Japanese Horror movies? "..A Veggie Tales Movie". That's close as well. If I remember some of those older Japanese horror movies, monsters and creatures tended to look like organic backyard gardens gone nuclear. Stalking stalks of celery. Vicious looking cumquats. I could see how Netlfix would connect those dots.

"Cody Banks"? That's too easy. Connecting those cowboy names like Merle and Radley to Cody seems (almost) logical.

What I'm surprised at is that Netflix missed on suggesting any John Waters movies based on the unique dvd's you'd already rented.

Posted by: DarkoV on May 24, 2005 10:42 AM

Another "Anne of Green Gables"-Miike connection might be that the
Japanese have a strange obsession with "Anne":

Check out this FAQ:

Posted by: J.W. Hastings on May 24, 2005 4:26 PM

I wonder if Amazon's recommendations are based more on how overstocked they are with a certain item. For example, I ordered Muellers Upgrading and Repairing PCs, 16th edition and the recommendation was to buy the 15th edition as well.

Posted by: ned on May 24, 2005 6:28 PM

Actually, for the media & entertainment buffs amongst us, there's a fascinating story behind Veggie Tales. Not so much for the entertainment value in religious anthropomorphic produce, but in the real-world showbiz background. A man has an idea, actually makes a success out of it -- then what? The company is facing a Grow Bigger or Wither on the Vine decision point, properties like this have a life cycle and Veggie Tales is peaking, but no new ideas are replacing it. Will borrowing a lot of money and producing a Veggie Tales feature film (i.e., Jonah) save the company? Not if the movie is two years too late in the product cycle... Phil Vischer ( has posted his reminiscences and it's a harrowing story of choking on success, well worth reading for its own sake.


Posted by: Dwight Decker on May 24, 2005 6:49 PM

The really funny thing would be if you rented "Agent Cody Banks" and liked it!'d really have to wonder about the magic of Netflix!

Posted by: annette on May 25, 2005 8:59 AM

Dan G gives a good explanation for the kid movie recomendations.

I think Amazon does this much better. Amazon's recommendation algorithm is based on a product level comparison rather than a customer level comparison. For each product they make a list of the related products. The related product lists are pretty good because Amazon has a lot of data at the product level. They then compile the related products lists for the products you purchased to produce your recommendations. If you liked merle haggard and Takashi Miike, maybe you will like Shion Sono and Willie Nelson. This is a pretty simple algorithm.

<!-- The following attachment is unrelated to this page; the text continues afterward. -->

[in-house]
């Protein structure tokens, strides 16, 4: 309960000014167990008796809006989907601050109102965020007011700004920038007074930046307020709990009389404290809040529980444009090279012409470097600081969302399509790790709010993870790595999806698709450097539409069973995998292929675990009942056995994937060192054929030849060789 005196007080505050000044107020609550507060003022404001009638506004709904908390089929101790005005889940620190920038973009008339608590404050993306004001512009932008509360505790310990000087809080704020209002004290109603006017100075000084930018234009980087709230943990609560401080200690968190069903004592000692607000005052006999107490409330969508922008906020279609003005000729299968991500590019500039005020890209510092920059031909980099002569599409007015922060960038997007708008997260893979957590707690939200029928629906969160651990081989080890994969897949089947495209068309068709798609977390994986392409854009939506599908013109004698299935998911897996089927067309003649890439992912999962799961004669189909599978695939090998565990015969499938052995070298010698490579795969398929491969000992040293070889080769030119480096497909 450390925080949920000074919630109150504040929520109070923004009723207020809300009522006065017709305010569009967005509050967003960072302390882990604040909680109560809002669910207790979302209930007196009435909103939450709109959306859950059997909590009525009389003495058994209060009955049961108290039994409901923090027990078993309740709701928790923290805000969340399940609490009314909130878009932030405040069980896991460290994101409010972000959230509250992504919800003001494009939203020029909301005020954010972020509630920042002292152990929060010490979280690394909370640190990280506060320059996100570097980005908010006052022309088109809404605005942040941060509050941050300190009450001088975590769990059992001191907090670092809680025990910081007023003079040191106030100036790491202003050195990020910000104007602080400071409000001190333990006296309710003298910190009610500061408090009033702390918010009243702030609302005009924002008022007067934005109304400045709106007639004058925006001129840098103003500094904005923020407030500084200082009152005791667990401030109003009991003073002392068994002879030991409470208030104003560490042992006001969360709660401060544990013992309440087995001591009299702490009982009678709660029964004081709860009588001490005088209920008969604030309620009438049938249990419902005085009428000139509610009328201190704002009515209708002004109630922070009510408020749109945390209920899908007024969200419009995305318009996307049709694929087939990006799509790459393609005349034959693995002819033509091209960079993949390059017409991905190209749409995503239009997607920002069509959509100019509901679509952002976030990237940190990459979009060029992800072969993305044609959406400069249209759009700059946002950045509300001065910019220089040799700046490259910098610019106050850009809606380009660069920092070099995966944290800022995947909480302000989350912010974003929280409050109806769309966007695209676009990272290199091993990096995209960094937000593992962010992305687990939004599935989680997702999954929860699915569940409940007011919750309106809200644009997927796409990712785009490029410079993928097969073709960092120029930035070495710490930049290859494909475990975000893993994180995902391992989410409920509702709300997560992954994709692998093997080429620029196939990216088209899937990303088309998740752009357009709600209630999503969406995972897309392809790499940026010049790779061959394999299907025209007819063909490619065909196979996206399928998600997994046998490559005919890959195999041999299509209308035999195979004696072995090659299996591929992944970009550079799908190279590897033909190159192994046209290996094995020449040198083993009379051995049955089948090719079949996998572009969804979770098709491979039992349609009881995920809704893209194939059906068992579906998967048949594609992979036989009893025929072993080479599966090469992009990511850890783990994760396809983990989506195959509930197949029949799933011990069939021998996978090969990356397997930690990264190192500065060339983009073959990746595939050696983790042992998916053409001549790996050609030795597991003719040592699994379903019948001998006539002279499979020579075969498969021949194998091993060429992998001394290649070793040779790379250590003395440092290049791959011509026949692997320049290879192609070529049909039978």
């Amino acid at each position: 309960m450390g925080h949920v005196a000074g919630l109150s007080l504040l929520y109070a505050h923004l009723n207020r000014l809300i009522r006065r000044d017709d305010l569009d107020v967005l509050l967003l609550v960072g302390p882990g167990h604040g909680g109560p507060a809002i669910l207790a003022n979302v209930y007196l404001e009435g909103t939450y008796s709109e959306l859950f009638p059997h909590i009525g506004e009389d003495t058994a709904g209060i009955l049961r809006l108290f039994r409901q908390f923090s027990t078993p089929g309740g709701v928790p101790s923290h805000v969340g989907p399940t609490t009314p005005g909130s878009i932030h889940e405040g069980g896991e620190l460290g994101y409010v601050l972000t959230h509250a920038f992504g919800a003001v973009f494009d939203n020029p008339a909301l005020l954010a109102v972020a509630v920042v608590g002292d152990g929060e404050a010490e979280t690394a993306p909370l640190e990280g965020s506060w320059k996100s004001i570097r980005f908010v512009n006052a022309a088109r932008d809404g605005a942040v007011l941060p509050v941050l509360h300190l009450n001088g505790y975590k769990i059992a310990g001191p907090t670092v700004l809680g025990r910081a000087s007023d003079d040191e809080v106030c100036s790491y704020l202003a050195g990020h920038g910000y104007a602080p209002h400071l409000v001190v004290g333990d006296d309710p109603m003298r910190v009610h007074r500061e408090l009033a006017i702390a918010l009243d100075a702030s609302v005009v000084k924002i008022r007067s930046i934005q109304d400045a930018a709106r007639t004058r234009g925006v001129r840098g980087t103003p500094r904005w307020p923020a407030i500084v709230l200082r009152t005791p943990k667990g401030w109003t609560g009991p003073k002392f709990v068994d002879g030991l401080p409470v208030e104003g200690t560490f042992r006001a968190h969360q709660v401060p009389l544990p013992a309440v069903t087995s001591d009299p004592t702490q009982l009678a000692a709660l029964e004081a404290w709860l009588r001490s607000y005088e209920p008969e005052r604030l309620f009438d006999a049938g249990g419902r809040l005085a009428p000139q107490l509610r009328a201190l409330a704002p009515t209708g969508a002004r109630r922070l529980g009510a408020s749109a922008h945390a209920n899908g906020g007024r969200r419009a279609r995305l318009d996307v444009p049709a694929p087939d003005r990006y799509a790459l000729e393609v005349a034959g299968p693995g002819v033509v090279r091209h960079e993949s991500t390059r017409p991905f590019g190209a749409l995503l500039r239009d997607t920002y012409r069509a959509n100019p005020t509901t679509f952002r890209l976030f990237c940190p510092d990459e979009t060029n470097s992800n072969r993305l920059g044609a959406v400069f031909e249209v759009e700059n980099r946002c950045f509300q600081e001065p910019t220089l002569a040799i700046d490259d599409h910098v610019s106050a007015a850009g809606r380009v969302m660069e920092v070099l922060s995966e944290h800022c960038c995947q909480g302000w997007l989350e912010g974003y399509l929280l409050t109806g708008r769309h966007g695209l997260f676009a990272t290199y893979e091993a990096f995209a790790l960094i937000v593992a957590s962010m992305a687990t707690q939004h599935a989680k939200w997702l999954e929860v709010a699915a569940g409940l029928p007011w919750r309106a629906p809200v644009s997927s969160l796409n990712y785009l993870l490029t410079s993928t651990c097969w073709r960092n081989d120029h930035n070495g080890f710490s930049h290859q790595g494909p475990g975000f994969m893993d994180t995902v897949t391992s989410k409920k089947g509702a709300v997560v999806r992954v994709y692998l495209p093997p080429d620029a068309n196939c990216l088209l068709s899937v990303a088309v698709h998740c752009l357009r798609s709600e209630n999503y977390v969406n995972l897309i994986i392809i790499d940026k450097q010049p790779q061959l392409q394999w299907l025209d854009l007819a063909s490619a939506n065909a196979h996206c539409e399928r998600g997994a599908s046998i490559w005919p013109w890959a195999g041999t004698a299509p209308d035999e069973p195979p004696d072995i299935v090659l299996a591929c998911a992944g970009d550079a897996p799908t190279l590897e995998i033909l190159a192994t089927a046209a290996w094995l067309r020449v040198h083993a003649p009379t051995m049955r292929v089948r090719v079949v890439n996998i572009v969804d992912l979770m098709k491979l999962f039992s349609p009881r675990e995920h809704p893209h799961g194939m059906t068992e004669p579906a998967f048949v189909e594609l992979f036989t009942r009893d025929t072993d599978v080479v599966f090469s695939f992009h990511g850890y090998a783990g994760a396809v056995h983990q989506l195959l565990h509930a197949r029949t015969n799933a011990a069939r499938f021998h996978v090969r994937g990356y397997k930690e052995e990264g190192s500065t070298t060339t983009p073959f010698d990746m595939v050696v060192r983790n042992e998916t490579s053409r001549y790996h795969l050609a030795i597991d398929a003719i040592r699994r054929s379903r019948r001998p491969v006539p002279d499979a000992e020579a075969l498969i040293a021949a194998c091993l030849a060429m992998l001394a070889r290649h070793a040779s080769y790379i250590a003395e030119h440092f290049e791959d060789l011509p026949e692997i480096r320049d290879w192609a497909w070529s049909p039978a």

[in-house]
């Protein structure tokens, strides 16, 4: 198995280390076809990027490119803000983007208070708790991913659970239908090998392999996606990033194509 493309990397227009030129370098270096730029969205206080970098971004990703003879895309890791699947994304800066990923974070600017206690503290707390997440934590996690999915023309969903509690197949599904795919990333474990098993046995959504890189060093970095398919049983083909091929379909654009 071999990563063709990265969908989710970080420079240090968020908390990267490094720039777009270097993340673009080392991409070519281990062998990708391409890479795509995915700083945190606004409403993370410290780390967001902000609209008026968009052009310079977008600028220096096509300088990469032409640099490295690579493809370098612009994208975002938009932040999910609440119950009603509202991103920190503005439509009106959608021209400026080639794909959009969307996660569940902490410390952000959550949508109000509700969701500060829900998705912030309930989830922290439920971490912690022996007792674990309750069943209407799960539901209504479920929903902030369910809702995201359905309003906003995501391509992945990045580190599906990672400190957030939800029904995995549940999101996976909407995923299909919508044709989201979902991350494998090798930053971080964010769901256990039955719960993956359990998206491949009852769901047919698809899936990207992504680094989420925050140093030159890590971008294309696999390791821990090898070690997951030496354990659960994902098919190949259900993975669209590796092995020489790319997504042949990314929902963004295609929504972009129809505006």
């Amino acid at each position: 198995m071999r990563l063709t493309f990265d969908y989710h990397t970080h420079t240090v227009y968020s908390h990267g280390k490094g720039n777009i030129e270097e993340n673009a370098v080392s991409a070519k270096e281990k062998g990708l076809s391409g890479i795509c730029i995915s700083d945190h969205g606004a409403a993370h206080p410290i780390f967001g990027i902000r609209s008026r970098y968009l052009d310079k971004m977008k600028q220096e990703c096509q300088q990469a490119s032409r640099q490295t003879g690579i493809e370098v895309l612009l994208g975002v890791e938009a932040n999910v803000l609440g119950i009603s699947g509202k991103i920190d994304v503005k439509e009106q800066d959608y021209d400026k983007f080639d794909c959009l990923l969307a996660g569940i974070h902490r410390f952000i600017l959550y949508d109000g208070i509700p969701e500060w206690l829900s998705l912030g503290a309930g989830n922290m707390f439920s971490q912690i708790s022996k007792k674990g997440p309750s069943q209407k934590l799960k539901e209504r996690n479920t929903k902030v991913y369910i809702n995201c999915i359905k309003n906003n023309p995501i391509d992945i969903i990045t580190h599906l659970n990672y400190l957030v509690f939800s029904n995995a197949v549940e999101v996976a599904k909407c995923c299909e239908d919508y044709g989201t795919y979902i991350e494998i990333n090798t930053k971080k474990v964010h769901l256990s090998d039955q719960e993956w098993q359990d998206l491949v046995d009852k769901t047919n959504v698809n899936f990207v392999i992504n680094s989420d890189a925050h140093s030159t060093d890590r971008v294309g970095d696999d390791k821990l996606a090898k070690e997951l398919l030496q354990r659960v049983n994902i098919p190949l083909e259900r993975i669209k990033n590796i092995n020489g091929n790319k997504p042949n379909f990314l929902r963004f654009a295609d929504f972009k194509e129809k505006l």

It also completely avoids the "Beatles Problem". Amazon doesn't check for what other products customers who like both merle haggard and Takashi Miike also like. Who cares? There just aren't enough customers who like both merle haggard and Takashi Miike to get valid data.

Here is an uncharacteristically bad Malcolm Gladwell article from 1999 on collaborative filtering. Gladwell dismisses the Amazon algorithm in favor of the powerful collaborative filtering algorithms that are just around the corner. It is 2005 and they are still just around the corner.

I especially like the quote:

>"What we'd like to see is nice little clusters," Goldberg says. "But, when you look at the results, what you see is something like a cloud with sort of bunches, and nothing that is nicely defined. It's kind of like looking into the night sky. It's very hard to identify the constellations."

Which is to say collaborative filtering doesn't work very well, but Gladwell doesn't pick up on this.

Netflix is a special case. They don't want to just recommend the films that they think you will like. They want to recommend the films that they think you will like and that they have a lot of copies of just sitting around.

They make it hard to rent big blockbuster movies when they first come out. They don't recommend such movies; you have to search for them by name. Netflix wants to keep the number of new movies people rent to a minimum so that they can keep the inventory of each new release as low as possible.

Relatively obscure films cause a similar problem. Criterion collection DVDs don't grow on trees. The wait for some obscure movies can be very long. I suspect Netflix doesn't have very many copies of the more obscure films. I also suspect people who like obscure movies tend to rent a lot of movies and are thus not particularly desirable customers .

Posted by: Joe O on June 2, 2005 4:54 AM

Post a comment

Email Address:



Remember your info?